The Tragedy of Caesar

The Tragedy of Caesar

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  • Julius Caesar returns to Rome after defeating Pompey's forces and receives a very warm welcome from many Romans. They are joyful for Caesar's victory and for the feast of Lupercal. The people of Rome cry out to Caesar from the streets and from their homes. This event only makes the conspirators more vary of Caesar and his rising power.
  • Upon Returning to Rome, Caesar is offered the crown of Rome by Mark Antony. Caesar continues to refuse this offer not once, not twice, but three times. Caesar claims that he fights for Rome, and has no need for the crown. This move only furthers his popularity with the people.
  • Lepidus
  • Antony
  • Octavius
  • Fearful of Caesar's rising power, the conspirators decide to kill Caesar. These conspirators consist of Casca, Cassius, Cinna, Decius, and Brutus. They all approach Caesar, pretend to plead on someone's behalf and then proceed to stab him over and over again. Cinna attacks first, and Brutus is the last to stop stabbing.
  • Following Caesar's death. Brutus allows Mark Antony to speak to the people of Rome, expecting him to support his cause.  Mark Antony instead proceeds to rally the people of Rome against the killing of Caesar and against Brutus and the other conspirators. Afterwards, Brutus and the others flee Rome fearing the people. This speech helps Mark Antony rise to power.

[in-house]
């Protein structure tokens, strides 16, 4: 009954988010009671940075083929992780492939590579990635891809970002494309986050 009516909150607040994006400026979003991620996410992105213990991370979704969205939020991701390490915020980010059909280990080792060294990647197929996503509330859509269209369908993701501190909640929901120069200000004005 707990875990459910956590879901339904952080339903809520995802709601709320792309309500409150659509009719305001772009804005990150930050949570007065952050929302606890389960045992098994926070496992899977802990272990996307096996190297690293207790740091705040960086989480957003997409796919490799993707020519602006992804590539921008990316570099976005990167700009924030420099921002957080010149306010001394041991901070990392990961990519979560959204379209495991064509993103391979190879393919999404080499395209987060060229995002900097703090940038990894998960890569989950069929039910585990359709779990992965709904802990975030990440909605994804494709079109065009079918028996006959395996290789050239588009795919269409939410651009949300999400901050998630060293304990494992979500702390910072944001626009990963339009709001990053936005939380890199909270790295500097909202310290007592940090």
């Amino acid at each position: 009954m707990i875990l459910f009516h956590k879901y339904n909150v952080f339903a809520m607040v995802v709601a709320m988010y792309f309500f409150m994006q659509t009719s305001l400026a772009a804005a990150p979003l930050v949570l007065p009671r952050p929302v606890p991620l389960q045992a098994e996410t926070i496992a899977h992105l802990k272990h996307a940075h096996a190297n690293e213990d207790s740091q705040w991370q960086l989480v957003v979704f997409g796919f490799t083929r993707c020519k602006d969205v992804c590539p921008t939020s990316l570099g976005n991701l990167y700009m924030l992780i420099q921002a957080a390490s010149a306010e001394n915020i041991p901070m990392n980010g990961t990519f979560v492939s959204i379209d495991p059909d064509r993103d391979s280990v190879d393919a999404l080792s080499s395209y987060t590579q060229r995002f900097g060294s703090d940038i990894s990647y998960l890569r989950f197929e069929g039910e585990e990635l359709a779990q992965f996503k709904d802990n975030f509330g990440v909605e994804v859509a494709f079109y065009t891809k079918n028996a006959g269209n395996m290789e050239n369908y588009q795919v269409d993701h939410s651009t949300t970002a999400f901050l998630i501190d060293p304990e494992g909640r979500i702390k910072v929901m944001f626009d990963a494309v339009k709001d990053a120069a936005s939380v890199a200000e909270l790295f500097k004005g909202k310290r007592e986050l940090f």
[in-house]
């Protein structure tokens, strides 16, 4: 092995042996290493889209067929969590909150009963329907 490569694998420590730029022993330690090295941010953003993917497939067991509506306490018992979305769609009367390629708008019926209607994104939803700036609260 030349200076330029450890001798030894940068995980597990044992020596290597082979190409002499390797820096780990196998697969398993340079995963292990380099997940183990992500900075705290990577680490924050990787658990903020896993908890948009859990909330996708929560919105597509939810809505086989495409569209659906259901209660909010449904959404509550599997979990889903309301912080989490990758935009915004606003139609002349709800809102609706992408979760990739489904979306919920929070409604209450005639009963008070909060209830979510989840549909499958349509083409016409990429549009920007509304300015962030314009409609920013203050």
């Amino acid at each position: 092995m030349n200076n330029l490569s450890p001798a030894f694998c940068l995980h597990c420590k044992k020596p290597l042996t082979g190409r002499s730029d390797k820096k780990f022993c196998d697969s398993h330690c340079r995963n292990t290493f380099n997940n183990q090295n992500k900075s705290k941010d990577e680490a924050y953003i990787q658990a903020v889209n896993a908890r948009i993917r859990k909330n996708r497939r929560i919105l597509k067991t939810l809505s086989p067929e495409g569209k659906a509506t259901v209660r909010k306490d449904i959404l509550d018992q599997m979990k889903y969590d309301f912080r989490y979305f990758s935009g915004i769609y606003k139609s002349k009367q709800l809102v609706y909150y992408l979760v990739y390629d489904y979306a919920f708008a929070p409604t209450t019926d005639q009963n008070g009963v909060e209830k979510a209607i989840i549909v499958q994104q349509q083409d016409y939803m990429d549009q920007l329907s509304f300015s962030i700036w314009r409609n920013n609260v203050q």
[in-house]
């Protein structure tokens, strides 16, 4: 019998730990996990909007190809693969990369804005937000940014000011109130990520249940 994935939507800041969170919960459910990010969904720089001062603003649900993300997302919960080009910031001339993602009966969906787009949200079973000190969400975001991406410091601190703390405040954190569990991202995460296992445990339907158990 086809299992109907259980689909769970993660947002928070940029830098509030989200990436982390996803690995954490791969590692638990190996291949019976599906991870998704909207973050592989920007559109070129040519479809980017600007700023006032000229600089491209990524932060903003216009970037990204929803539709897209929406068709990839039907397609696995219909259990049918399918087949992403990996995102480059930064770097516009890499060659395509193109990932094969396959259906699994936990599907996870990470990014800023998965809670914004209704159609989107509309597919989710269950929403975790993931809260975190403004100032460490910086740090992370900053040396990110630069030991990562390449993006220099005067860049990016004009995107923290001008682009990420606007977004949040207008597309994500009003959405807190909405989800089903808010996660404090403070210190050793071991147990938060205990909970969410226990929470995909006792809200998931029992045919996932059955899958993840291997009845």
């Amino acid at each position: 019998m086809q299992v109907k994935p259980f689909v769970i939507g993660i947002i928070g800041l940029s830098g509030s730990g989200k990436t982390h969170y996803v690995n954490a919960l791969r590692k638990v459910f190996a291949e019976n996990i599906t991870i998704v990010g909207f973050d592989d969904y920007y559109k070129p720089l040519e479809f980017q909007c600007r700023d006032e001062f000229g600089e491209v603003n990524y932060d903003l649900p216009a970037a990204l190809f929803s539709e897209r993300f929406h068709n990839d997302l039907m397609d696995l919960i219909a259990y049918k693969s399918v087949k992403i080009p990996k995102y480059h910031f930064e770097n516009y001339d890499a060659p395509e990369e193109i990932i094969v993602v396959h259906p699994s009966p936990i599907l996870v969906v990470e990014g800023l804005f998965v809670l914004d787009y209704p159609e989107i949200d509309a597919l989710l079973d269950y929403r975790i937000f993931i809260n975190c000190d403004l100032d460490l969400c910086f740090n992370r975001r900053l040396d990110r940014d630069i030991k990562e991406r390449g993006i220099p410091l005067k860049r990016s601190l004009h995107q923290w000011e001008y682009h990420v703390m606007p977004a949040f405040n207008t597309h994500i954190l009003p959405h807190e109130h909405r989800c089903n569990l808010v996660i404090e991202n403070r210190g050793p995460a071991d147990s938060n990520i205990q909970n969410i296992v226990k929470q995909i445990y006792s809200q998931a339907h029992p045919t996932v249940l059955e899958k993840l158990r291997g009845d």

•    Following Caesar's death many different different events take place. Rome is split between three men, Mark Antony, Octavius, and Lepidus. Brutus and Cassius have fled Rome and have built up an army in an attempt to defend themselves against a potential Roman attack.  Rome also starts to head towards civil war as the three rulers continue to create internal tensions. 
  • Rome is thrown into a civil war following poor leadership from the three leaders.  Cassius commits suicide after regretting killing Caesar. Brutus kills himself for killing Caesar was well, but more because he regrets killing a friend. The fate is Rome is left uncertain for fifteen long years.
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